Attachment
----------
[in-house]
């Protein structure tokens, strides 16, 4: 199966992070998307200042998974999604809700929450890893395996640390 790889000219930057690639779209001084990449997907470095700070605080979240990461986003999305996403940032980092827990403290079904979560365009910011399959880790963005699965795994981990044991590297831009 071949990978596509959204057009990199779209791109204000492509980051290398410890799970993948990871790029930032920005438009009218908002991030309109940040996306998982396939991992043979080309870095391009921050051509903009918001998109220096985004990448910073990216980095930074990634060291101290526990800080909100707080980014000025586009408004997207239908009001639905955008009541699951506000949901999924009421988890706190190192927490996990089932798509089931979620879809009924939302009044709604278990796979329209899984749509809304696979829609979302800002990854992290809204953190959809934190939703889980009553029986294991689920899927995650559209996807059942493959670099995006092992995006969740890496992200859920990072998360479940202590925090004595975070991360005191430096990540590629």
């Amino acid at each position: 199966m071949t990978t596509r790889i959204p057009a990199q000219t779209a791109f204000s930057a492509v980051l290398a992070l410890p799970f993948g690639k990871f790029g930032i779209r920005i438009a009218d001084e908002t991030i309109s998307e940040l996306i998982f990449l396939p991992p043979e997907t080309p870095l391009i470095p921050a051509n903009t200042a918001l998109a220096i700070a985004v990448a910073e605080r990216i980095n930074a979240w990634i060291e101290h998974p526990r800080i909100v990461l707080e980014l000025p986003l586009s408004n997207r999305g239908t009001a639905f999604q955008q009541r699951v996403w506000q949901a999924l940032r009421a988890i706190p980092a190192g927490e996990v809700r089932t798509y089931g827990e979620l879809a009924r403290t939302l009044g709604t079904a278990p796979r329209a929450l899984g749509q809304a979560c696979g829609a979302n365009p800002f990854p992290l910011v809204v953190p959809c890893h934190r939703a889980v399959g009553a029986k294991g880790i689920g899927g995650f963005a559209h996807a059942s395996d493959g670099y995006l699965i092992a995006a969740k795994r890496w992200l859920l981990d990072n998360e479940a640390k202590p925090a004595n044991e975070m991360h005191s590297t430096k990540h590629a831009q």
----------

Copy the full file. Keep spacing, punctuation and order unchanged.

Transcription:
[in-house]
């Protein structure tokens, strides 16, 4: 199966992070998307200042998974999604809700929450890893395996640390 790889000219930057690639779209001084990449997907470095700070605080979240990461986003999305996403940032980092827990403290079904979560365009910011399959880790963005699965795994981990044991590297831009 071949990978596509959204057009990199779209791109204000492509980051290398410890799970993948990871790029930032920005438009009218908002991030309109940040996306998982396939991992043979080309870095391009921050051509903009918001998109220096985004990448910073990216980095930074990634060291101290526990800080909100707080980014000025586009408004997207239908009001639905955008009541699951506000949901999924009421988890706190190192927490996990089932798509089931979620879809009924939302009044709604278990796979329209899984749509809304696979829609979302800002990854992290809204953190959809934190939703889980009553029986294991689920899927995650559209996807059942493959670099995006092992995006969740890496992200859920990072998360479940202590925090004595975070991360005191430096990540590629």
């Amino acid at each position: 199966m071949t990978t596509r790889i959204p057009a990199q000219t779209a791109f204000s930057a492509v980051l290398a992070l410890p799970f993948g690639k990871f790029g930032i779209r920005i438009a009218d001084e908002t991030i309109s998307e940040l996306i998982f990449l396939p991992p043979e997907t080309p870095l391009i470095p921050a051509n903009t200042a918001l998109a220096i700070a985004v990448a910073e605080r990216i980095n930074a979240w990634i060291e101290h998974p526990r800080i909100v990461l707080e980014l000025p986003l586009s408004n997207r999305g239908t009001a639905f999604q955008q009541r699951v996403w506000q949901a999924l940032r009421a988890i706190p980092a190192g927490e996990v809700r089932t798509y089931g827990e979620l879809a009924r403290t939302l009044g709604t079904a278990p796979r329209a929450l899984g749509q809304a979560c696979g829609a979302n365009p800002f990854p992290l910011v809204v953190p959809c890893h934190r939703a889980v399959g009553a029986k294991g880790i689920g899927g995650f963005a559209h996807a059942s395996d493959g670099y995006l699965i092992a995006a969740k795994r890496w992200l859920l981990d990072n998360e479940a640390k202590p925090a004595n044991e975070m991360h005191s590297t430096k990540h590629a831009q």